A role in ansible is a set of commonly used features that a playbook can use on a given resource. Roles have a pre-defined common file structure which looks like this:

playbook.yml
  /roles/
    /rolename/
      /files/
      /vars/
      /tasks/
      /templates/
      /handlers/
      /meta/

If a playbook uses a role, all the tasks in the role will be ran, the handlers will be added and the files and templates will be used at will.
In this case, we will only care about the files and tasks directories, so the others we don’t even need to add. Our role we set to common

In the files directory, we put the keys and certs that we can be sure that all the machines will use: client, root. And then we add a new YML file named main.yml in the tasks directory.
At this point, we should have a structure as this:

playbook.yml
  /roles/
    /common/
      /files/
        root.crt
        client.crt
        client.key
      /tasks/
        main.yml

Now we need to write some tasks. When a role is implemented, there is no need for “relative” paths, we can always use the roles directory as the first one, so when a file is copied, instead of going ../files/client.crt we use "{{ role_path }}"/files/client.crt.
In this specific role, we know that we will want to add the root certificate to the machine and also copy the client certificate to some directory, this could easily be done with a few copy clauses, but I wanted to show how to use loops, lists and maps in this case, so the first task in the main.yml file will be creation of the directories needed and the second task the copying of the certificates.

- name: Create certificate directories.
  file:
    path: "{{ item }}"
    state: directory
    mode: 0600
  with_items:
    - /usr/local/share/ca-certificates
    - /home/root/.certs

- name: Add certificates to machine.
  copy:
    src: "{{ role_path }}/files/{{ item.file }}"
    dest: "{{ item.dest }}"
    owner: root
    mode: 0600
  loop:
    - { file: "root.crt", dest: "/usr/local/share/ca-certificates/" }
    - { file: "client.crt", dest: "/home/root/.certs/" }
    - { file: "client.key", dest: "/home/root/.certs/" }

In the first task, instead of stating the directories in the path and use two different tasks to create them, we use a template placeholder ("{{ item }}"), by doing that we are allowed to add a with_items list which we populate with the directories. Then when running the ansible file, the directories will be created in the same task, making it noticeable quicker.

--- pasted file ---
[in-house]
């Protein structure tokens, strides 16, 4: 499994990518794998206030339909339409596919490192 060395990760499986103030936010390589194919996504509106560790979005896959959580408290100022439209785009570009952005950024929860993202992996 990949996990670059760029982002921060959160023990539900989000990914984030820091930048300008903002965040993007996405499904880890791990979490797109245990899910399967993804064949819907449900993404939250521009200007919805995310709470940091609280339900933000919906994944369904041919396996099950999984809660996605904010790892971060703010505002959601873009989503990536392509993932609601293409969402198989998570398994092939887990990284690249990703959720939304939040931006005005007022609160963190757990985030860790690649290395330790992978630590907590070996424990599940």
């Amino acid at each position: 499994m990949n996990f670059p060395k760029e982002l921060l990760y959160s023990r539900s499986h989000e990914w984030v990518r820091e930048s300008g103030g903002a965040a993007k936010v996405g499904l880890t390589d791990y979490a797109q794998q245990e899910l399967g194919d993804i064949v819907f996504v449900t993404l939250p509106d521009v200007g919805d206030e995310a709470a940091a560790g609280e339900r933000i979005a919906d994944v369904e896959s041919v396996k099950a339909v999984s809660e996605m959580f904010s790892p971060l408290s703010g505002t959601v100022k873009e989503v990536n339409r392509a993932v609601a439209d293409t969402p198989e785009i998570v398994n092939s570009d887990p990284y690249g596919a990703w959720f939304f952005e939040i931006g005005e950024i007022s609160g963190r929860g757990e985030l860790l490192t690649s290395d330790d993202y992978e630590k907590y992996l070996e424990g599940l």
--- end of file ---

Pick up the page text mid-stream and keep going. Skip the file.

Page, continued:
The second task uses a similar type of template placeholder, but in this case, we use a map. The map contains a file key and a dest key, each with our cert and our destination, the "{{ item.file }}" placeholder will in each iteration be replaced with the current objects file value, while the dest will be replaced with the dest value. Three loops, for each a new cert will be added, but only one task.

When we have copied said certificates to the machine we will want to let the machine add the root certificate to its ca-certificates storage. Easiest way of doing it on ubuntu is with a shell command:

- name: Import root cert.
  shell: /usr/sbin/update-ca-certificates

Now the machine will know which certificates that are safe, and we have our first role!

Installing the required software

The software that we need installed on the server is skydns and etcd. Due to using ubuntu, we will use the ones in the apt repository right away to make it as easy as possible. If you want the absolutely latest version of both programs, you can compile them yourself, but I won’t go through that in this part.

When we create the playbook, we should attach the newly created role in the initial part, the following will be sufficient for this tutorial:

---
- name: Etcd and SkyDns installation.
  become: true
  hosts: all
  gather_facts: yes # I will explain this further down.
  roles:
    - common # This is the newly created role.
  tasks:
    ...

When a role is added, its tasks will run before the tasks defined in the playbook. You can use the pre_tasks or post_tasks clauses if you wish to specify a bit more how and when stuff runs.

When gather_facts is set to true, ansible will collect a bunch of information about the remote machine. It’s possible to filter the stuff it collects, making it faster, but in this tutorial we stick to collecting them all.

- name: Install etcd and skydns
  apt:
    name: [ etcd, skydns ]
    state: present

In the above snippet, we use a list instead of running the installation twice, that is pretty much the same as running:

apt install etcd skydns
# Instead of
apt install etcd
apt intall skydns

Which, of course, is a bit swifter.

Installing the programs is not enough, we need to set them up, and we especially want to run them as services, not directly in the terminal. So, using ubuntu, we create a couple of files… service files!

First: etcd.service.j2 (as you might notice, it’s a j2 or jninja2 file, which is the filetype that the ansible templates uses).

[Unit]
After=network.targets           # This part lets the system know that when starting, etcd shall start after networks are initialized.
Description=Etcd for our DNS!
StartLimitIntervalSec=5

[Serivce]         # This is the service definition, the important part!
LimitNOFILE=65536 # This part allows the etcd service to use up to 65536 open file descriptors.
Restart=always
RestartSec=1
Type=notify
User=root
# The following is the startup command, it's intended as a one line command, but to make it easier to read, 
# I usually put every argument on its own line and use the \ character at the end of each line to let the system
# know that it is not to be seen as a new line!
ExecStart=/usr/bin/etcd \
  --name={{ ansible_hostname }} \
  --data-dir=/home/root/etcd \ # This dir can be changed, but it's the one that we created before in the ansible script.
  --client-cert-auth \         # We here tell etcd that ALL clients requires certificates to authorize.
  --trusted-ca-file=/usr/local/share/ca-certificates/root.crt \ # This tells etcd that the certs for auth need to be signed by the root CA.
  --cert-file=/home/root/.certs/server.crt \  # And then we give etcd a set of cert and key to sign requests with.
  --key-file=/home/root/.certs/server.key \